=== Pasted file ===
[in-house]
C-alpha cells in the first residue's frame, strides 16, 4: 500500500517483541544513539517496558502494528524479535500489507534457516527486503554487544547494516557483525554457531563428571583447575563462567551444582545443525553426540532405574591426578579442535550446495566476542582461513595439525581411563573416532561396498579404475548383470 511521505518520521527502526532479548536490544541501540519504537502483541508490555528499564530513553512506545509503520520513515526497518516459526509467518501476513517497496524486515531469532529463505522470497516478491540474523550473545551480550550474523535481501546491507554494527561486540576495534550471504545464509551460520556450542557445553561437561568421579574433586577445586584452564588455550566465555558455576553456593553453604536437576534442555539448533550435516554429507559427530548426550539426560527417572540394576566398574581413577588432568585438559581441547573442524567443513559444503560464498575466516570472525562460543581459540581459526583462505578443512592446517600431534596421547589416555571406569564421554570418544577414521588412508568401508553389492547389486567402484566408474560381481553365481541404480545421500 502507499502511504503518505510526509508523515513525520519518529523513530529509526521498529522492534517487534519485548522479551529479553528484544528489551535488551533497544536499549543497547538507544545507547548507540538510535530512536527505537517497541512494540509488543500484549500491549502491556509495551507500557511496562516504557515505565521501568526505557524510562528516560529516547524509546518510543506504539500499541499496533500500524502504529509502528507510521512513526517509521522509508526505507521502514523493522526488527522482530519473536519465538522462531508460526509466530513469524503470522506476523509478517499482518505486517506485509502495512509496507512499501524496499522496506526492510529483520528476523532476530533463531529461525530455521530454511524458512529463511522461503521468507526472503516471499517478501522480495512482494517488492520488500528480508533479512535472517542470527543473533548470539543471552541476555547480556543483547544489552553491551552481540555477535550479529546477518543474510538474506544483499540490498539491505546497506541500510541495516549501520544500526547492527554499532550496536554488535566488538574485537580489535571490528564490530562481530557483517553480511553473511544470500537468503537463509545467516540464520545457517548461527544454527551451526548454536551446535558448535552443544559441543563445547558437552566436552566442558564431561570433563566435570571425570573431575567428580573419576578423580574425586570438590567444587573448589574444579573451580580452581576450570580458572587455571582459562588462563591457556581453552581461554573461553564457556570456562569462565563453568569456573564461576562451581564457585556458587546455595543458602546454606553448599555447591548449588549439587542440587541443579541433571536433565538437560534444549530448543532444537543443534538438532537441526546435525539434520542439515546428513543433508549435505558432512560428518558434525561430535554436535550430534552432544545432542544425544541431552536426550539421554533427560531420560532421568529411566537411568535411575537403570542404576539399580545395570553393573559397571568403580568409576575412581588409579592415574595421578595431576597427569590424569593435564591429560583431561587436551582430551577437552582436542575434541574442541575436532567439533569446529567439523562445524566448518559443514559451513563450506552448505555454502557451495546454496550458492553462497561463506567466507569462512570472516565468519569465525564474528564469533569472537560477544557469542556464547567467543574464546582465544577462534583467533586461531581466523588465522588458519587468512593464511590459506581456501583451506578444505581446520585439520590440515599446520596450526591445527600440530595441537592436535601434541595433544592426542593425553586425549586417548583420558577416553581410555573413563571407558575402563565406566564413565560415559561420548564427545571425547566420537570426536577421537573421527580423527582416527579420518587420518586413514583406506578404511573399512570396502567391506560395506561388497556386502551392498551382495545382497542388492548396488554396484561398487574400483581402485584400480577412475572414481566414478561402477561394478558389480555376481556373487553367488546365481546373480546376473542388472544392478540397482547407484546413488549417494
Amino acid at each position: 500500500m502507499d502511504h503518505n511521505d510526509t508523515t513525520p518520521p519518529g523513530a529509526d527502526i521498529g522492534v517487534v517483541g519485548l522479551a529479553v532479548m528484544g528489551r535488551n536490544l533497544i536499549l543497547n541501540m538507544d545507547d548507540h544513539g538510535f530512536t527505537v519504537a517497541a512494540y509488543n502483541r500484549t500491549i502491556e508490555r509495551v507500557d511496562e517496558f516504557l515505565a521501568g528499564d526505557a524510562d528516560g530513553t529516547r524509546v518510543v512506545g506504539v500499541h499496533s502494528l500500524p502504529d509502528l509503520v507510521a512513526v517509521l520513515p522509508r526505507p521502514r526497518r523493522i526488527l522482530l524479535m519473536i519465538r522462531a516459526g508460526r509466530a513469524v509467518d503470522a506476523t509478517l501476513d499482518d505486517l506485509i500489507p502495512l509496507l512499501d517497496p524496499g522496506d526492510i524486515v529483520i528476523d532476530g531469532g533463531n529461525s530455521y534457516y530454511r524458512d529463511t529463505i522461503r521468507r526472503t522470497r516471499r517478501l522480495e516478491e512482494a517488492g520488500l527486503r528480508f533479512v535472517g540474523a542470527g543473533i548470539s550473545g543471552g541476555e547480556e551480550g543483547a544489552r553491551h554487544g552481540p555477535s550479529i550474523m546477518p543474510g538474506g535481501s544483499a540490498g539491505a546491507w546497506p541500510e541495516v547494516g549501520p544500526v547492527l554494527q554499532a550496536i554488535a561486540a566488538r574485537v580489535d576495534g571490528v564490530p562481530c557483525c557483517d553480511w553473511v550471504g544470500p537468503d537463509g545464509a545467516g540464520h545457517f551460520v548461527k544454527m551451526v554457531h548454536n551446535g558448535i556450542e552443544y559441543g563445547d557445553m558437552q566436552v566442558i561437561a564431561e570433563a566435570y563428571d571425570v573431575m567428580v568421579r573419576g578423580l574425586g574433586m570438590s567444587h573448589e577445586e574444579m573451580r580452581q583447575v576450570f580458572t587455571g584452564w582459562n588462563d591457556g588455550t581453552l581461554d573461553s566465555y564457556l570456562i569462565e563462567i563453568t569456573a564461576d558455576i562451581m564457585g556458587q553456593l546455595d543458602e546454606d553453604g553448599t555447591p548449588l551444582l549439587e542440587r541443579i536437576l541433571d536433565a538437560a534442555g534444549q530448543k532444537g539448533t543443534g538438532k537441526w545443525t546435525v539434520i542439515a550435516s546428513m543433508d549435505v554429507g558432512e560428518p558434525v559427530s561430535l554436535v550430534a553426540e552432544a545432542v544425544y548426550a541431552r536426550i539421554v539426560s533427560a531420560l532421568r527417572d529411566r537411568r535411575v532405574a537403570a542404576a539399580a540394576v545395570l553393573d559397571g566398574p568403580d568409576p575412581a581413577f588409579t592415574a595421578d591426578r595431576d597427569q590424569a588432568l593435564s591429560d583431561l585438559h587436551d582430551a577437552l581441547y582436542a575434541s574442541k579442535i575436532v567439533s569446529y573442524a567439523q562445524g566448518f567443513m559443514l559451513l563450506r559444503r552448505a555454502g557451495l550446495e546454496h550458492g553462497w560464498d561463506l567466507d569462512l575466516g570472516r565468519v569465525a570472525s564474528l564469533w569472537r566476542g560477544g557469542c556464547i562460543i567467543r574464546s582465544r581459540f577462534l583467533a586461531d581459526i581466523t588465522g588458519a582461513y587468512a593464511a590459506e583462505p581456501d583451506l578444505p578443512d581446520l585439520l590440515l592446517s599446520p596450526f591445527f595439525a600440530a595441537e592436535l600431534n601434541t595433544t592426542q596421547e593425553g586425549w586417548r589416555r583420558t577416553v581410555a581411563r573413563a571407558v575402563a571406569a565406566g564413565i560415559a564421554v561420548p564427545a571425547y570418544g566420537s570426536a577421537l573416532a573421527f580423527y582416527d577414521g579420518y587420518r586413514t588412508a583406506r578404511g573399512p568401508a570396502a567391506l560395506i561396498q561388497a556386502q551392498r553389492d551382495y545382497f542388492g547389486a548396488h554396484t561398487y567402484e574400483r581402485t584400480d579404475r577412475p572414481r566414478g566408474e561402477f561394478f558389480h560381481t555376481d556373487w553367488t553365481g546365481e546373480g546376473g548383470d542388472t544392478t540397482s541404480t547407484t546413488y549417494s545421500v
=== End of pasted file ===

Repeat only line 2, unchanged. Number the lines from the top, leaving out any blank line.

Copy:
C-alpha cells in the first residue's frame, strides 16, 4: 500500500517483541544513539517496558502494528524479535500489507534457516527486503554487544547494516557483525554457531563428571583447575563462567551444582545443525553426540532405574591426578579442535550446495566476542582461513595439525581411563573416532561396498579404475548383470 511521505518520521527502526532479548536490544541501540519504537502483541508490555528499564530513553512506545509503520520513515526497518516459526509467518501476513517497496524486515531469532529463505522470497516478491540474523550473545551480550550474523535481501546491507554494527561486540576495534550471504545464509551460520556450542557445553561437561568421579574433586577445586584452564588455550566465555558455576553456593553453604536437576534442555539448533550435516554429507559427530548426550539426560527417572540394576566398574581413577588432568585438559581441547573442524567443513559444503560464498575466516570472525562460543581459540581459526583462505578443512592446517600431534596421547589416555571406569564421554570418544577414521588412508568401508553389492547389486567402484566408474560381481553365481541404480545421500 502507499502511504503518505510526509508523515513525520519518529523513530529509526521498529522492534517487534519485548522479551529479553528484544528489551535488551533497544536499549543497547538507544545507547548507540538510535530512536527505537517497541512494540509488543500484549500491549502491556509495551507500557511496562516504557515505565521501568526505557524510562528516560529516547524509546518510543506504539500499541499496533500500524502504529509502528507510521512513526517509521522509508526505507521502514523493522526488527522482530519473536519465538522462531508460526509466530513469524503470522506476523509478517499482518505486517506485509502495512509496507512499501524496499522496506526492510529483520528476523532476530533463531529461525530455521530454511524458512529463511522461503521468507526472503516471499517478501522480495512482494517488492520488500528480508533479512535472517542470527543473533548470539543471552541476555547480556543483547544489552553491551552481540555477535550479529546477518543474510538474506544483499540490498539491505546497506541500510541495516549501520544500526547492527554499532550496536554488535566488538574485537580489535571490528564490530562481530557483517553480511553473511544470500537468503537463509545467516540464520545457517548461527544454527551451526548454536551446535558448535552443544559441543563445547558437552566436552566442558564431561570433563566435570571425570573431575567428580573419576578423580574425586570438590567444587573448589574444579573451580580452581576450570580458572587455571582459562588462563591457556581453552581461554573461553564457556570456562569462565563453568569456573564461576562451581564457585556458587546455595543458602546454606553448599555447591548449588549439587542440587541443579541433571536433565538437560534444549530448543532444537543443534538438532537441526546435525539434520542439515546428513543433508549435505558432512560428518558434525561430535554436535550430534552432544545432542544425544541431552536426550539421554533427560531420560532421568529411566537411568535411575537403570542404576539399580545395570553393573559397571568403580568409576575412581588409579592415574595421578595431576597427569590424569593435564591429560583431561587436551582430551577437552582436542575434541574442541575436532567439533569446529567439523562445524566448518559443514559451513563450506552448505555454502557451495546454496550458492553462497561463506567466507569462512570472516565468519569465525564474528564469533569472537560477544557469542556464547567467543574464546582465544577462534583467533586461531581466523588465522588458519587468512593464511590459506581456501583451506578444505581446520585439520590440515599446520596450526591445527600440530595441537592436535601434541595433544592426542593425553586425549586417548583420558577416553581410555573413563571407558575402563565406566564413565560415559561420548564427545571425547566420537570426536577421537573421527580423527582416527579420518587420518586413514583406506578404511573399512570396502567391506560395506561388497556386502551392498551382495545382497542388492548396488554396484561398487574400483581402485584400480577412475572414481566414478561402477561394478558389480555376481556373487553367488546365481546373480546376473542388472544392478540397482547407484546413488549417494